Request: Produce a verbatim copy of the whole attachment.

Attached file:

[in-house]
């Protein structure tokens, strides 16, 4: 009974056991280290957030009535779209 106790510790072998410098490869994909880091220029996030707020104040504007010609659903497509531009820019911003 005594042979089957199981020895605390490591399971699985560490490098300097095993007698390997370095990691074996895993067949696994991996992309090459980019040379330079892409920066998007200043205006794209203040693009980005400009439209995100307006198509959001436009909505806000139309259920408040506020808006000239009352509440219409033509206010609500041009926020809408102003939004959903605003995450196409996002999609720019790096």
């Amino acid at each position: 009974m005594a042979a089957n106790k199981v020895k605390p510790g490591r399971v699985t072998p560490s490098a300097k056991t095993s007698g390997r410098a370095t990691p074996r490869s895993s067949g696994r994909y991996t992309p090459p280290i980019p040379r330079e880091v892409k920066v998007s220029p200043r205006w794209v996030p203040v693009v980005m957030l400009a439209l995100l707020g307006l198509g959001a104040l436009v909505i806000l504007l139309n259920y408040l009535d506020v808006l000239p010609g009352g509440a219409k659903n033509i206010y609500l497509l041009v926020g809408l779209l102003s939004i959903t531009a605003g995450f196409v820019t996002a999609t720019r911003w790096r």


[in-house]
């Protein structure tokens, strides 16, 4: 009974056991280290957030009535779209 106790510790072998410098490869994909880091220029996030707020104040504007010609659903497509531009820019911003 005594042979089957199981020895605390490591399971699985560490490098300097095993007698390997370095990691074996895993067949696994991996992309090459980019040379330079892409920066998007200043205006794209203040693009980005400009439209995100307006198509959001436009909505806000139309259920408040506020808006000239009352509440219409033509206010609500041009926020809408102003939004959903605003995450196409996002999609720019790096």
């Amino acid at each position: 009974m005594a042979a089957n106790k199981v020895k605390p510790g490591r399971v699985t072998p560490s490098a300097k056991t095993s007698g390997r410098a370095t990691p074996r490869s895993s067949g696994r994909y991996t992309p090459p280290i980019p040379r330079e880091v892409k920066v998007s220029p200043r205006w794209v996030p203040v693009v980005m957030l400009a439209l995100l707020g307006l198509g959001a104040l436009v909505i806000l504007l139309n259920y408040l009535d506020v808006l000239p010609g009352g509440a219409k659903n033509i206010y609500l497509l041009v926020g809408l779209l102003s939004i959903t531009a605003g995450f196409v820019t996002a999609t720019r911003w790096r």